- Representative Virginia Foxx and Senator Richard Burr said they were concerned about the resumption of student loan payments in February.
- They said the education ministry did not detail specific plans for the transition of borrowers from three major service providers that have closed.
- It has “deeply concerned them” that the payment break will be lifted in four months.
When President Joe Biden extended the student loan payment hiatus in August until the end of January, his Education Department made it clear that this would be the “final extension” for the $ 43 million. borrowers receiving federal student loans.
Two prominent Republicans said the department had not provided enough information on how the transition to reimbursement would be made in just four months.
On Tuesday, Representative Virginia Foxx and Senator Richard Burr, senior members of the House and Senate Education Committees, sent a letter Education Secretary Miguel Cardona to ask for more information on how he plans to smoothly put millions of borrowers back into repayment. They said that prior to the August extension, Cardona did not respond to their June 2 letter regarding the department’s plan to restart payments and their questions “still remain unanswered.”
“The lack of clarity and direction on the process surrounding borrowers returning for repayment is as troubling as the process is uncertain,” Republican lawmakers wrote. “We remain deeply concerned about the Department’s ability to ensure a smooth transition to repayment within four months. “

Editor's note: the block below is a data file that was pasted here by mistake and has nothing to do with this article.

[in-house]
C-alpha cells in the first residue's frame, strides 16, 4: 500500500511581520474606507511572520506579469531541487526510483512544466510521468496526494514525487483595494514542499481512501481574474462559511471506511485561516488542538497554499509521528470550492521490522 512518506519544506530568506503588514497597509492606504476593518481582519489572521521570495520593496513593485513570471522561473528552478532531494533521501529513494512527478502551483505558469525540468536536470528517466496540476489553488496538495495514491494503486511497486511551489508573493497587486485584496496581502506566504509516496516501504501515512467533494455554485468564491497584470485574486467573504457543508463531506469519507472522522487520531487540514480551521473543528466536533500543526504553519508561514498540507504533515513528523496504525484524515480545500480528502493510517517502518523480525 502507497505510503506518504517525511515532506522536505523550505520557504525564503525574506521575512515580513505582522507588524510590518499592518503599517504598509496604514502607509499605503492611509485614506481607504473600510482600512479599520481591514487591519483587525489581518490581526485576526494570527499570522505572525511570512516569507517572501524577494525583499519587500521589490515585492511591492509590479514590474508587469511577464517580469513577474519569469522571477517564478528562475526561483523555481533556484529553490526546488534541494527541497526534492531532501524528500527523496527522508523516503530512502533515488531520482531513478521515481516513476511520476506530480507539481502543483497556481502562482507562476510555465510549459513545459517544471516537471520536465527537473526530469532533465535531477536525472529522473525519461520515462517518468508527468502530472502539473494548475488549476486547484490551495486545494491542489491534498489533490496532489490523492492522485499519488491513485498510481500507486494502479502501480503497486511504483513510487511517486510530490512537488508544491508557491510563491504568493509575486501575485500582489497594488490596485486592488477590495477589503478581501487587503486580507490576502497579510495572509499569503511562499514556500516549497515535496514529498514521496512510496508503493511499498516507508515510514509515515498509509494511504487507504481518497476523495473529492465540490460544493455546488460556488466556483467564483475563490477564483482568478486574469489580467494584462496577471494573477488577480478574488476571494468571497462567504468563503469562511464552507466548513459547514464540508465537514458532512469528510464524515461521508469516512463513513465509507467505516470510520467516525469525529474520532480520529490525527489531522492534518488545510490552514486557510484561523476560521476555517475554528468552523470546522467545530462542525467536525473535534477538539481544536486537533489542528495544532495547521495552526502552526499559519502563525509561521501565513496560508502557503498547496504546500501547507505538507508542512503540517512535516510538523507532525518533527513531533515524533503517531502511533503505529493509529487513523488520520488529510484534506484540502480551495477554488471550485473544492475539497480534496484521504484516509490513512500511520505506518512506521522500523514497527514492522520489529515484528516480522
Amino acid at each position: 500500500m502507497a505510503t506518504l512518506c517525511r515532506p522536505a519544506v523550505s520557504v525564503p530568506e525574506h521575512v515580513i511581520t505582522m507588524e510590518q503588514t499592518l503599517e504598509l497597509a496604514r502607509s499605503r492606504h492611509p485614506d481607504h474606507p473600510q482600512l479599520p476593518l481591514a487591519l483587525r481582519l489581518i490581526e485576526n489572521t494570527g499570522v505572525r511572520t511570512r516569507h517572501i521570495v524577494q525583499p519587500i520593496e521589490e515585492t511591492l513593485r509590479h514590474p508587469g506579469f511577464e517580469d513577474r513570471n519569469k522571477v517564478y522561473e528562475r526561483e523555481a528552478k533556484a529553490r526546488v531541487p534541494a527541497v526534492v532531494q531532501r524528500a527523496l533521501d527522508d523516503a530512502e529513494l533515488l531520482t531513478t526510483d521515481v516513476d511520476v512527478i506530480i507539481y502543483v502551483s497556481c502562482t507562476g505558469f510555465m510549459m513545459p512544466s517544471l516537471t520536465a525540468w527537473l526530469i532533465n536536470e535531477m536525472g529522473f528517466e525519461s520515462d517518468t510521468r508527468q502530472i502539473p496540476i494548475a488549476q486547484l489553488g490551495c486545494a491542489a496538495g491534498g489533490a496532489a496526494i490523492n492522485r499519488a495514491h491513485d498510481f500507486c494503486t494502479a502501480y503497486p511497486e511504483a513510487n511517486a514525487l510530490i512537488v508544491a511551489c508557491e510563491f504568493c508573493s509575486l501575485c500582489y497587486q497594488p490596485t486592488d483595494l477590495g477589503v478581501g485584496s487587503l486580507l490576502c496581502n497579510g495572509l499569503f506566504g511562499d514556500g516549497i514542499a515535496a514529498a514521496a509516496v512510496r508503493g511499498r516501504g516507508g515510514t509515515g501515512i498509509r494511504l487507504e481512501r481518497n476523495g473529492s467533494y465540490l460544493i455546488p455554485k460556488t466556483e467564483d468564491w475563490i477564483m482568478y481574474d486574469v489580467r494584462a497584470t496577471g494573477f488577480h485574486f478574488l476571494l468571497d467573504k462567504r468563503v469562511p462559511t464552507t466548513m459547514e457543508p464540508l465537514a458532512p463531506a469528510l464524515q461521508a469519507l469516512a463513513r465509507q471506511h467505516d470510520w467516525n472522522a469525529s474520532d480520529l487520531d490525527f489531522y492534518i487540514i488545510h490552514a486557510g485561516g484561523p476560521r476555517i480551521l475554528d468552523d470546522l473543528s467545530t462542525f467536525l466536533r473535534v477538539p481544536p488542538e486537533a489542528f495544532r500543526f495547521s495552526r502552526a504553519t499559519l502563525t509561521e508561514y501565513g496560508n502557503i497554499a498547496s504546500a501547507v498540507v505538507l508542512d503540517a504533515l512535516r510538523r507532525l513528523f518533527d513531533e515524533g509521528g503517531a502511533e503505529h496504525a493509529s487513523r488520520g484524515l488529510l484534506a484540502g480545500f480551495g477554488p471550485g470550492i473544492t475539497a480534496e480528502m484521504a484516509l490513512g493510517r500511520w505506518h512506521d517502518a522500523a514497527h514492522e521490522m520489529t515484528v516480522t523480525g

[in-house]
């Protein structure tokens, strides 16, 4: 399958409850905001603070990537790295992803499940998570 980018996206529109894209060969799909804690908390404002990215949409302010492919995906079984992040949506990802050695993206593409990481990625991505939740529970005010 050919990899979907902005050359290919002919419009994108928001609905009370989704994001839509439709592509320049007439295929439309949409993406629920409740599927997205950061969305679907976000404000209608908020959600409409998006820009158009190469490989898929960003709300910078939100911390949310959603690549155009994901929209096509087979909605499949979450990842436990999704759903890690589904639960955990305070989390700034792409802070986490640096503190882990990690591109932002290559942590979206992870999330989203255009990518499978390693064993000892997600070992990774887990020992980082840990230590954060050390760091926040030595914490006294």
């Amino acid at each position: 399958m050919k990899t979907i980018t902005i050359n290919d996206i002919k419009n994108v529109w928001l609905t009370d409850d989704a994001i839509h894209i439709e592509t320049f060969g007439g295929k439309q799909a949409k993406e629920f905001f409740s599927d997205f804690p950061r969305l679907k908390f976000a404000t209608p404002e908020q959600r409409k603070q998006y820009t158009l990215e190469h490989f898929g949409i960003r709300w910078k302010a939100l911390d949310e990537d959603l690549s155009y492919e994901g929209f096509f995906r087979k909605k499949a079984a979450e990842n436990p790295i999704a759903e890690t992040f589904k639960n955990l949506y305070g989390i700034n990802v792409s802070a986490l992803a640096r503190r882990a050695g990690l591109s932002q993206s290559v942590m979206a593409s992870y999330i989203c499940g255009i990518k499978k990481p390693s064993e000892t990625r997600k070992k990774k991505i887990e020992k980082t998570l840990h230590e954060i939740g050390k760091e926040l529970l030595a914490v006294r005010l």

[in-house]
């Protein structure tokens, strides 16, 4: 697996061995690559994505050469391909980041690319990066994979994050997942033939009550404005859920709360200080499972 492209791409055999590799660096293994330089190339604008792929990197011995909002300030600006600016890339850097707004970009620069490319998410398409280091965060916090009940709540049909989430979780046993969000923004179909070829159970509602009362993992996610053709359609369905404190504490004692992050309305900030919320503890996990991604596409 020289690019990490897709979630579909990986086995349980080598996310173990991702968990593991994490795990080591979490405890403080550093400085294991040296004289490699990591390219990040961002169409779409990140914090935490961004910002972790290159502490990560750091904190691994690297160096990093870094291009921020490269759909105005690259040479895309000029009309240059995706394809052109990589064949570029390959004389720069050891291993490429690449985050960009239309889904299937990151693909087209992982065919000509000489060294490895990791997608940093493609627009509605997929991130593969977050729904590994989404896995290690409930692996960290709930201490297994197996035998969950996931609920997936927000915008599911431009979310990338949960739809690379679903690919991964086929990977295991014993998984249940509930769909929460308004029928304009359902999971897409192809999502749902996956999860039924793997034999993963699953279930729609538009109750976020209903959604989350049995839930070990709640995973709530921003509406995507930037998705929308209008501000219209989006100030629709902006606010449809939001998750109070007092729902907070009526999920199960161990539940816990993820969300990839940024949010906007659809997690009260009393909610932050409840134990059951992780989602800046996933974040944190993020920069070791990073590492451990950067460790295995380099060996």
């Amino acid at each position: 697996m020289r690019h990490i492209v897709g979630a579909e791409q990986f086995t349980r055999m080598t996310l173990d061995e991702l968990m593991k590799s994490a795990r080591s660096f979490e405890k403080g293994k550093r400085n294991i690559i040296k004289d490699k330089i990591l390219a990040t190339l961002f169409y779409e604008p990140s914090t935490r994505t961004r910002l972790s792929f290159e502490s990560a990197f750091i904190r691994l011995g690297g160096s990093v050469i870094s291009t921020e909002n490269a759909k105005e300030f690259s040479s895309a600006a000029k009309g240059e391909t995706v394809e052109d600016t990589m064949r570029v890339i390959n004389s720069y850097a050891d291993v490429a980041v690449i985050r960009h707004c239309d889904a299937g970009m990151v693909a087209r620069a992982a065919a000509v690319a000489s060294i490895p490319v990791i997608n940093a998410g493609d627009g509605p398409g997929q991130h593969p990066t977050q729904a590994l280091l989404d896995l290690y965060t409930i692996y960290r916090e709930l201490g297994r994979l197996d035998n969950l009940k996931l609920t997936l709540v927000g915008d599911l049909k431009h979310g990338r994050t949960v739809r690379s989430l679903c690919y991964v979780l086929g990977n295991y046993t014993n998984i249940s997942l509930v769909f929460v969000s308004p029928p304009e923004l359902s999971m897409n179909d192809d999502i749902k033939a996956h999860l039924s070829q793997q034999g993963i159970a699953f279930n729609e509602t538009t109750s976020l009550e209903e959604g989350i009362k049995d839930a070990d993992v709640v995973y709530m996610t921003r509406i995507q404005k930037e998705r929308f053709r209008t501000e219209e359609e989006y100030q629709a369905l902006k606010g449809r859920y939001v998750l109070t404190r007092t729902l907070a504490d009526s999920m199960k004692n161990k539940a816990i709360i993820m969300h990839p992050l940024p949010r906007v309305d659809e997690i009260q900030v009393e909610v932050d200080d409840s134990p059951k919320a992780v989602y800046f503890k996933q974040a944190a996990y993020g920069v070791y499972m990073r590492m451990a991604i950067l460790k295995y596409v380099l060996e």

Lawmakers also expressed concern about borrowers transitioning to new student loan companies after three of them announced they were not considering renewing their federal loan service contracts. The Pennsylvania Higher Education Assistance Agency (PHEAA) and Granite State Management and Resources announced that they would shut down their lending departments in June, and just hours after the publication of Tuesday’s letter, Navient – which serves 6 million borrowers Federal Student Loans – has announced its closure plans, too.
This means the Education Department will have to administer the transition of nearly 16 million borrowers to new student loan companies, and Foxx said the two letters she sent regarding the transition also went unanswered. .
Insider previously reported that Richard Cordray, the head of the Federal Student Aid Office (FSA), acknowledged the challenges of restarting student loan payments in February. Speaking to the Education Finance Board earlier this month, he noted the “psychological hurdle” borrowers might encounter with the resumption of payments.
He said that “we can expect that many, many borrowers will not be eager to return to repayment when they have been led to believe, or even hope, that it will never happen. Overcome this psychological hurdle with millions of Americans can be a lot tougher job than we realize. ”
But, as some borrowers have told Insider, the problem is far more than psychological – they fear they will no longer be able to afford to make payments again in February.
“Restarting payments makes me very anxious because I somehow have to find that extra $ 200,” said one borrower. “I just don’t have it.”